karma police

I hope that this week is one that involves very little work seeing as my boss is away the entire time. I was expecting to have to work this weekend and I am truly grateful for not having to. Because I spent most of this weekend awake, sleep-deprived, stuffed-to-the-gills-with-lovey-food, drunk and/or hungover.

Between Friday and this morning, I squeezed in a lot of things – a dinner with Pink and friends, drinks at Shimpy’s beautiful rooftop, a wedding dinner with colleagues, a skype date dinner with Elvish Pixie, two nights of reckless partying a subset of which was an encounter with a ridiculously beautiful half British half Jamaican sportsman who treated me really well and made me wish for such men to exist in the same zipcode  as I as opposed to a whole other continent, a Mexican brunch with an old mate, a stroll around Sheung Wan, an afternoon of lazing on my mate’s balcony with cigarettes and introspection, a surprise visit from an old old friend and jamming with both those lovely boys to songs of Pearl Jam and Radiohead and even Ronan Keating against the backdrop of Hong Kong’s gorgeous sea with ships and helicopters whizzing past.

So I walked into work this breezy Monday morning, it was no wonder that I wished for a weekend to recover from this weekend. As I looked forward to lunch with the beautiful Jamaican British boy before he left for London, I thought of everything (and I really mean everything in the broadest possible sense) I have and continue to experience. I thought of how we (my experiences and I) are like teflon to each other, how it seems to be enough for now and I wondered if it would change. For someone who has chased stability, my ephemeral lifestyle is almost stupidly ironic. Karma Police is stuck in my head (as a carryforward from the night before, and why shouldn’t it be considering how deservedly my recent actions invite judgment and concern?)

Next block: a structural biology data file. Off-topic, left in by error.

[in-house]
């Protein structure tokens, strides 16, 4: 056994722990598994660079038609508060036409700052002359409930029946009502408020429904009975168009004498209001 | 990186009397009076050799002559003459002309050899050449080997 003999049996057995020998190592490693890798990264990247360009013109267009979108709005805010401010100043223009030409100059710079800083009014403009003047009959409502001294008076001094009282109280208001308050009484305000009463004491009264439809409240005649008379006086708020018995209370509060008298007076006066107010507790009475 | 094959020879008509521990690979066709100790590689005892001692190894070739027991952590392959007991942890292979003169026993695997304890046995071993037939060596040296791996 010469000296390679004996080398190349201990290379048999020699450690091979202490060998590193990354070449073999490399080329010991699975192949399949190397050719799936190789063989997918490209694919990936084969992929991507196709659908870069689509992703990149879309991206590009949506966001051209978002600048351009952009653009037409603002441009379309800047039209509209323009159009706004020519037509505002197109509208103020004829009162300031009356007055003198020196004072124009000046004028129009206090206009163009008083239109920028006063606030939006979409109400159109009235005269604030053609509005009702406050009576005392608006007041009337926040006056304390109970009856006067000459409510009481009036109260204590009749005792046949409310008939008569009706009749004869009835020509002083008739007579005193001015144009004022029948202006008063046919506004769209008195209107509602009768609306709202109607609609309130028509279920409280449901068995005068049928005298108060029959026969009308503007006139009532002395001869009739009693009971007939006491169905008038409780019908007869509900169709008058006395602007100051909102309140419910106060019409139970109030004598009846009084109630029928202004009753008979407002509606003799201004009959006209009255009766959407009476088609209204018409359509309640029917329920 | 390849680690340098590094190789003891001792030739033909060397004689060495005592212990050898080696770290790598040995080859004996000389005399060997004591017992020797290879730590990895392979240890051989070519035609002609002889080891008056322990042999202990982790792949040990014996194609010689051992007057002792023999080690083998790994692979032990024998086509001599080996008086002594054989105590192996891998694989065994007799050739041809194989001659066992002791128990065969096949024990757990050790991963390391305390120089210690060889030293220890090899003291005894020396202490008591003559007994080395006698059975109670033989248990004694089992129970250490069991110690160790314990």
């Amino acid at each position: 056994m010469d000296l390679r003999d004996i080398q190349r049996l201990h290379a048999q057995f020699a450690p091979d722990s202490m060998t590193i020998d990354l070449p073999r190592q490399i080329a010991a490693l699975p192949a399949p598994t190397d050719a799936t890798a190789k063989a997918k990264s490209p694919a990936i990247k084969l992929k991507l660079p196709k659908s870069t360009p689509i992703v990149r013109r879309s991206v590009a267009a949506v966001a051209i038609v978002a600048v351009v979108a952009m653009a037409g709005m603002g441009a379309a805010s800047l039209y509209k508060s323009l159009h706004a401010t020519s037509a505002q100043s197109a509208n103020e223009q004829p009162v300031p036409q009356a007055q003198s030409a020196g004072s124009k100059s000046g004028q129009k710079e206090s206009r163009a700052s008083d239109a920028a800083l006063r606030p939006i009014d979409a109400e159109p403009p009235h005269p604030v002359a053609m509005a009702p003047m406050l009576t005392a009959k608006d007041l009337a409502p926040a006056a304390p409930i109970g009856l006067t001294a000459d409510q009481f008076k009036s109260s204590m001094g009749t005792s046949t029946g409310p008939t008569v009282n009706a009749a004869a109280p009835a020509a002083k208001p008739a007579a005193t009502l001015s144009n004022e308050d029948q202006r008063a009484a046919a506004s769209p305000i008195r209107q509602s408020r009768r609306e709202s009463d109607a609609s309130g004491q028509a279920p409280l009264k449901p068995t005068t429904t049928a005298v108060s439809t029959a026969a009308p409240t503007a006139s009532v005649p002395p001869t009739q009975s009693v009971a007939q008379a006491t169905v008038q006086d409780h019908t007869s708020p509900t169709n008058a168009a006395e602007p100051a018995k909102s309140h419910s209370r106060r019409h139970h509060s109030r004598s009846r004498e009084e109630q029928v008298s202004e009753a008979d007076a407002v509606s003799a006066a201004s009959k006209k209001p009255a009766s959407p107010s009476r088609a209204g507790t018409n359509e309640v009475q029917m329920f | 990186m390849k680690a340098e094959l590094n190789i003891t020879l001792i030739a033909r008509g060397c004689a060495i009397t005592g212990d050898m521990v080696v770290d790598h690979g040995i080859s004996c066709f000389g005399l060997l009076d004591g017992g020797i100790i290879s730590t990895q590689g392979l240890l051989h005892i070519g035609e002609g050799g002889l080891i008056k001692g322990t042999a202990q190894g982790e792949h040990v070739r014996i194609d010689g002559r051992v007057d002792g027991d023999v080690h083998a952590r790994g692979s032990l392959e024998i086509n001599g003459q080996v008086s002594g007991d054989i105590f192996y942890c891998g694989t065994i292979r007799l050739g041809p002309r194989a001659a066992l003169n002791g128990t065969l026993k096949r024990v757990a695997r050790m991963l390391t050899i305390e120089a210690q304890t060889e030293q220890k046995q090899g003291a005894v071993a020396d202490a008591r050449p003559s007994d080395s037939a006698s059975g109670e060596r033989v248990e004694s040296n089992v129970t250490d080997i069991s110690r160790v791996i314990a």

And so is the beautiful poem “One art” by Elizabeth Bishop, a perennial favourite of mine, where she so poignantly writes,

The art of losing isn't hard to master;
so many things seem filled with the intent
to be lost that their loss is no disaster.

Lose something every day. Accept the fluster
of lost door keys, the hour badly spent.
The art of losing isn't hard to master.

Then practice losing farther, losing faster:
places, and names, and where it was you meant
to travel. None of these will bring disaster.

I lost my mother's watch. And look! my last, or
next-to-last, of three loved houses went.
The art of losing isn't hard to master.

I lost two cities, lovely ones. And, vaster,
some realms I owned, two rivers, a continent.
I miss them, but it wasn't a disaster.


—Even losing you (the joking voice, a gesture
I love) I shan't have lied. It's evident
the art of losing's not too hard to master
though it may look like (Write it!) like disaster.
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